(Every time I'm on one of them a signal is sent out to my kids to track me down and drive me crazy)
Why is it that so many parents say the same thing? I can't understand it, but the minute my son sees me on the phone, he has to interrupt my conversation. Every time I close the bathroom door, my daughter has an emergency that absolutely can't wait. This is also the case every time my husband and I find a few minutes, which is rare, to catch up on our day, and numerous times during the finale of every single binge watched series I have ever tried to finish.
I figured out that it took longer for me to get through the very last episode of Mad Men, then it did to watch the entire season. In fact, my daughter interrupted me so many times, that I had to stretch the episode out over three days. However, when I am in the kitchen, emptying the dishwasher, or in their rooms changing their bedding or organizing their toys, not a peep. In fact, sometimes I forget they are even home.
There is something magnetic about a parent engaged in a conversation with someone else or enjoying a little quiet time that sends out a transmission to these little children letting them know that now is the time to attack.
If you need some ice cream or a play date wait until mom is on the toilet to go and ask her. If you see mom and dad talking to one another and it seems like they are really engaged in conversation, that is the time to spill your bowl of Cheerios, ask for a new set of Lego's for Christmas, or just start screaming and crying for no reason at all.
If I didn't know better, I would think that once a week my kids attended a meeting with other kids where they discussed the strategy of interruption.
I can picture it now, a group of three and four-year-olds being led by some very well-dressed five-year-old's in a room with a big chalkboard.
The board has strategy set out on it just like you would for a football game with pictures of parents on telephones, engaged in conversation, reading the paper on the toilet or watching Showtime. Then there are lists of topics that kids can use to interrupt whatever activity their parent is engaged in.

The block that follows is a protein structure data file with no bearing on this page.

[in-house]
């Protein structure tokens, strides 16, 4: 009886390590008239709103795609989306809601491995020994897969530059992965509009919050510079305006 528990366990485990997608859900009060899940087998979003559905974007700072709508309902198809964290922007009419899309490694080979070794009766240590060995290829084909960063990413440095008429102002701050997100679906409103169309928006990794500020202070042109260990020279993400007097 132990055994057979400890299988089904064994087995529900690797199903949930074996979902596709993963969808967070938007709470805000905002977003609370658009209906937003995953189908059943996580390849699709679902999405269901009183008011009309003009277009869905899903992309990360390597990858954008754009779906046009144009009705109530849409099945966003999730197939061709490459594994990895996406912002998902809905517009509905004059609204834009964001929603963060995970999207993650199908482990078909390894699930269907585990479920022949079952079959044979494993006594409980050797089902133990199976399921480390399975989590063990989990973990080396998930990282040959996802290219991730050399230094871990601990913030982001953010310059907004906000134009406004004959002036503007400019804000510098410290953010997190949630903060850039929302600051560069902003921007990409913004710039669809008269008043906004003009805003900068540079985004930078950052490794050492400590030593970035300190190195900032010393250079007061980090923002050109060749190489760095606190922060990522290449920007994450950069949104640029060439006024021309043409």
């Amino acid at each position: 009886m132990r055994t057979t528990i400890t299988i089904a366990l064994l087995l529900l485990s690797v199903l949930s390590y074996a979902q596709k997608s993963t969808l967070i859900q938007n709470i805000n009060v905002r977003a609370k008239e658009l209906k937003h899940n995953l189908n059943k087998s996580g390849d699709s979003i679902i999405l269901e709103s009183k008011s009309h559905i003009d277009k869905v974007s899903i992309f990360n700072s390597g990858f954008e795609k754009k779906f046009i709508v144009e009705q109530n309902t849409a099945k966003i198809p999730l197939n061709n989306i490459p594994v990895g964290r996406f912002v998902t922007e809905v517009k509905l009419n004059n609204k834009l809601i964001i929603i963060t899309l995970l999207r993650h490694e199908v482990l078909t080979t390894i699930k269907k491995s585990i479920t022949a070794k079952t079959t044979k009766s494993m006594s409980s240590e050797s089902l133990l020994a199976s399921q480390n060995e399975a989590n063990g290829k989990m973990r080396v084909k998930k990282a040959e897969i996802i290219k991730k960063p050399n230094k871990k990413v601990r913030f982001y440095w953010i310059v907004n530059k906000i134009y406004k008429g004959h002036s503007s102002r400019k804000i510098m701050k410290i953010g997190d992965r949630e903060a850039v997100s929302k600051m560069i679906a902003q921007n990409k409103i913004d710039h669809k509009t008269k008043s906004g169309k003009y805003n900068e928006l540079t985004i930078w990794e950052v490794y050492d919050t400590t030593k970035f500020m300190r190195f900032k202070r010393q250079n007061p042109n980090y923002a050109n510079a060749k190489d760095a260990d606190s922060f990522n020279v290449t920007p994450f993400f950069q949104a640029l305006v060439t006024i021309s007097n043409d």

There is also an area of the board detailing times when you should steer clear.
If you see your mom cleaning up your playroom steer clear you might have to help. If you see your mom in the kitchen emptying out the dishwasher keep moving. If you see your mom or dad in the laundry room that is a code red alert! This is absolutely the worst time to walk by and interrupt your parents because even a four-year-old can bring washcloths into the linen closet.
So as parents what do we do to teach our children the virtue of patience and the value of waiting.
First make a sign. The sign should be hung outside the bathroom door whenever you go into use the facility. The sign should say, mom is in the laundry room folding towels & cleaning up all your toys.
All kidding aside, it is really important to teach children how to respect your privacy and your time. It is also so important for children to understand that sometimes they need to wait for things and that you will address their needs as soon as you have a moment.
One of the first things you can do is sit down with your child and talk about some of the things that make you sad and happy.
For example, "It makes me sad when I am talking with daddy and you don't allow us to finish our conversation. It makes me happy when you wait until I am done speaking, to ask your question."
Providing your children with strategies is also very helpful. "If you see that I am on the phone or in the bathroom, just knock once, or sit quietly near me, so that as soon as I am done I know to help you right away." Let them know that of course, if someone is in danger, or they are physically hurt, they never need to wait.
However, if the need is more of a want and it can wait a minute or two, you would really be happy if they gave you a minute to finish what you were doing so you can give them 100 percent of your focus.
And most important, when they do honor your privacy, give you that extra minutes to finish that show, or sit quietly and wait for you to finish your conversation, give them your undivided attention. Reinforce that good behavior by rewarding them with your eyes, ears and time.
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